Training the “flip”.

Lauris Weelands asked this question in Improving Australian Dog Obedience

I am in the process of training Rally Advanced and one of the things my dogs need to learn is a left finish as opposed to returning around the back of me. I’ve got them doing it and was saying “flip” but wondered whether I should just say heel and give the signal with my left hand. The reason being if I say heel I want them to finish in a neat sit at my left side regardless of which way I have sent them. When I am saying ‘flip’ they aren’t finishing as neatly.

My reply

Lauris, my suggestion is that you might as well use two different cues, because you are asking for two different behaviours. Alternatively, you could use “heel” for both, and allow your dog to tell the difference between the two actions by using two different hand signals. If you want to work on voice alone though, you need two different cues. The other issue you raise is how to get the behaviour – in others word, flip into a good heel position. My answer is that you don’t have to worry about it at first. You are introducing a new physical skill, so cut your dog a little slack. Accuracy will come in time as your dog becomes more proficient. The main thing is that you have to use the training technique of shaping, which means progressing step-by-step in small approximations towards what you want to end up with. So reward your dog for a good flip, and don’t worry if it’s not perfectly straight. As your dog gets better, raise your criterion. This means, be a little bit more fussy about how straight the dog has to be to get a reward. Don’t be too exacting, but don’t be too generous either. For each training session (and keep them very brief), have a very clear idea – this close is good enough, this is not. As your dog improves, up the ante, until your dog is landing in a good heel position consistently.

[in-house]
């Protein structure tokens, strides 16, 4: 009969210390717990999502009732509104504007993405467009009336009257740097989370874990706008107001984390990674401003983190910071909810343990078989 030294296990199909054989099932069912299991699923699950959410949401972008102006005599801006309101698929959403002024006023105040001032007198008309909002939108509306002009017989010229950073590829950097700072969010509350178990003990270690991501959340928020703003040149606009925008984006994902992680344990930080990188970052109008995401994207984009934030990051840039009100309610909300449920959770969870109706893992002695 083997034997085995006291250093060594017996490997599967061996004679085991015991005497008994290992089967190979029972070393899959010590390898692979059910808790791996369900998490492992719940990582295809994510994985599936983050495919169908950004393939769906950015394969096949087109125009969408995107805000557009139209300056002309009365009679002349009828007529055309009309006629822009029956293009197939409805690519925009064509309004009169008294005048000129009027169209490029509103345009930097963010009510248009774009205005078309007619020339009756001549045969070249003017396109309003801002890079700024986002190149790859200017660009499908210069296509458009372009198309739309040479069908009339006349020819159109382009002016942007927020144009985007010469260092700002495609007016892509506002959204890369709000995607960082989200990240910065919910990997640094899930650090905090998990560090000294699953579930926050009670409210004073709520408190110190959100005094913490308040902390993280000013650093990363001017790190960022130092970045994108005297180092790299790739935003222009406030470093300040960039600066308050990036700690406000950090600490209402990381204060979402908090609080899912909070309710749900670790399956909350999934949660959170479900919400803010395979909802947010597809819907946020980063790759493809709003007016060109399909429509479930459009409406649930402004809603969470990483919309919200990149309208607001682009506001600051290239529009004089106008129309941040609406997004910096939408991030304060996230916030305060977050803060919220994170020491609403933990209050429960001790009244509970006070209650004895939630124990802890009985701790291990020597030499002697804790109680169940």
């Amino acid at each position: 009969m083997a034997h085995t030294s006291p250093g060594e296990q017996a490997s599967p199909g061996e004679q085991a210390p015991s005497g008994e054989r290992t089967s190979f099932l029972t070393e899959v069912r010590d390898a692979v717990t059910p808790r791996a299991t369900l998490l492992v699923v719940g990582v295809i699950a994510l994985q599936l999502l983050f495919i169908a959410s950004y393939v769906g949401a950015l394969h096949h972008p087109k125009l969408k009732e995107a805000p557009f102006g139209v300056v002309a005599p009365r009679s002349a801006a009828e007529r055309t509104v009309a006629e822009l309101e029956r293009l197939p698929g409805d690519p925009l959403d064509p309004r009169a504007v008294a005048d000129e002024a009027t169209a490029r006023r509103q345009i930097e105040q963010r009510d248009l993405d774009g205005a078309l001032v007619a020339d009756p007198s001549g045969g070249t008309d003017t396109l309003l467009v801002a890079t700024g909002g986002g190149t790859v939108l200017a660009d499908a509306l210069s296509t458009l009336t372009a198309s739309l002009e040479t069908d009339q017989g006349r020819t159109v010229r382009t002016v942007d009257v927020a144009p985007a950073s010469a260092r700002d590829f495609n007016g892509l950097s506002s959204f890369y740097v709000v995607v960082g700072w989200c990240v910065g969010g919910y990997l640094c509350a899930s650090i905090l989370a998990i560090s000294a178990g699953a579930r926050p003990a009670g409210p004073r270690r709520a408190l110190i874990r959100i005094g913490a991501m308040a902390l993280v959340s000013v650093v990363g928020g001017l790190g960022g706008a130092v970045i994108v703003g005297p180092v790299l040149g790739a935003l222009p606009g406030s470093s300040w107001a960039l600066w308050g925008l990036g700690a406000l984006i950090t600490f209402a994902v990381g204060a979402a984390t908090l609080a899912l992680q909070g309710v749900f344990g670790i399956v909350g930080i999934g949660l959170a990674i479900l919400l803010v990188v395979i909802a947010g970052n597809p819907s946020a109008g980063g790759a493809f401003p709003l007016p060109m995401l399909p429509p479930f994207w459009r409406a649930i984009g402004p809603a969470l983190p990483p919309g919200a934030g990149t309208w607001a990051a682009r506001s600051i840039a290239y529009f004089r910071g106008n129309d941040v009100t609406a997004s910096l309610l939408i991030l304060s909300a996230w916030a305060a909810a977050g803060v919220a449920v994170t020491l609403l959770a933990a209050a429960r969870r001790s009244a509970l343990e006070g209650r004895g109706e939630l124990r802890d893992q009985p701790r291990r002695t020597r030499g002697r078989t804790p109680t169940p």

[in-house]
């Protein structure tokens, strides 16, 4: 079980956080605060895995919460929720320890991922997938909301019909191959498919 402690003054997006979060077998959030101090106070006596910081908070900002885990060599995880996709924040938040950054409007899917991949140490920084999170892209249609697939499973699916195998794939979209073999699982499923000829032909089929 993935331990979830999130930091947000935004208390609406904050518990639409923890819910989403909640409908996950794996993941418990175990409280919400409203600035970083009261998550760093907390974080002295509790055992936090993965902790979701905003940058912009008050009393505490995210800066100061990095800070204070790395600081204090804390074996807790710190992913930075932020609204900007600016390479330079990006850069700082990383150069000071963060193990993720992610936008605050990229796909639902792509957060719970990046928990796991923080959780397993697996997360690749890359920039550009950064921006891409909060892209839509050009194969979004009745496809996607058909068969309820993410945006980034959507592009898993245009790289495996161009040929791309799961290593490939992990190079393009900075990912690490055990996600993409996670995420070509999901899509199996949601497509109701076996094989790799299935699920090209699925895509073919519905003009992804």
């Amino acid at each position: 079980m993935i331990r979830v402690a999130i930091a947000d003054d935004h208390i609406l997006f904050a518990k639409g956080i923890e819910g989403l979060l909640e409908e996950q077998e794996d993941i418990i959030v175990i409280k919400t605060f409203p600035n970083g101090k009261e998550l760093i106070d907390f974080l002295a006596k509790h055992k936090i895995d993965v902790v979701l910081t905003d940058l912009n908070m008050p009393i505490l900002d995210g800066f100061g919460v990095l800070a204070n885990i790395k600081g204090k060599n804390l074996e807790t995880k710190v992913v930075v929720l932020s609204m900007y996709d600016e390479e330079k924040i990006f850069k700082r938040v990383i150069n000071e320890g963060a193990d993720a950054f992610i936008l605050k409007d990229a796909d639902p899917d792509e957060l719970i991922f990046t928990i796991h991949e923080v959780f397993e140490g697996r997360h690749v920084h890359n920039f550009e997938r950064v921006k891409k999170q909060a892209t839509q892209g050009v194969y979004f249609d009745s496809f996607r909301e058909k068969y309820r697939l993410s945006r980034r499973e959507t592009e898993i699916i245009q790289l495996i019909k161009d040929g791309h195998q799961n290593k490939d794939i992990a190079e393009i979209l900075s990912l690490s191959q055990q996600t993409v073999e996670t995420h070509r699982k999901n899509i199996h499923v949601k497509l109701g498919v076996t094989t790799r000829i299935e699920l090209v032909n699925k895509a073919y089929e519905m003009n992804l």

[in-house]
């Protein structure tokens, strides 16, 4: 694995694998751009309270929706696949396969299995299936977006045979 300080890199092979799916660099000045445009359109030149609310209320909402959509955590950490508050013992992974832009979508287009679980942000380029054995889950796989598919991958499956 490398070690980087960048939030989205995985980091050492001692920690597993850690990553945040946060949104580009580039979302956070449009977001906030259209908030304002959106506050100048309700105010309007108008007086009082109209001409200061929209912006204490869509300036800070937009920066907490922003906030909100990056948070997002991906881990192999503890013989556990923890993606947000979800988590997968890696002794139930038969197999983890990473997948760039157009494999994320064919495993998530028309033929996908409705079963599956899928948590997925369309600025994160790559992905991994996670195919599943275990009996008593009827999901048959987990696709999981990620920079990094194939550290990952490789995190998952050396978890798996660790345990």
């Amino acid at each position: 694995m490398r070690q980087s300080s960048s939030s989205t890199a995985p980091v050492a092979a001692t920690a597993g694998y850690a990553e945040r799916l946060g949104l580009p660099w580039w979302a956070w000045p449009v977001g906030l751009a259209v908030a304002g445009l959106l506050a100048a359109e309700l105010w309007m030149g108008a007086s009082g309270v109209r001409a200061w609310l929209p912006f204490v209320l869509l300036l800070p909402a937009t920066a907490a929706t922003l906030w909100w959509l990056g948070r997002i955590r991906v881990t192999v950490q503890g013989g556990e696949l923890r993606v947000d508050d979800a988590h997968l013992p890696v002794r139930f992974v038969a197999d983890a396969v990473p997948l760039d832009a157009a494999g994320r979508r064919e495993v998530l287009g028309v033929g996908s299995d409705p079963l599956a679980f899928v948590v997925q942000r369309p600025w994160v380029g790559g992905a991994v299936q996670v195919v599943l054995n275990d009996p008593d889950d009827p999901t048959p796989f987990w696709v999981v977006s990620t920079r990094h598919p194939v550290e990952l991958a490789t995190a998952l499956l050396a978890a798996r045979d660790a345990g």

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About transformational1

I have many interests and I have had a varied career. I am a semi-retired professional dog trainer, specialising in the use of positive reinforcement. I do some consultations, I run instructor workshops and I am setting up a Dogs and Psychotherapy Research Project. I have a law degree from Melbourne University (but have never practiced) and I am passionate about Human Rights. My first degree was in Sociology. I worked as a social researcher on issues such as low income housing, women's refuges and women in the workforce. I live in an inner suburb of Melbourne, Australia, and I have a German Shepherd called Chance.
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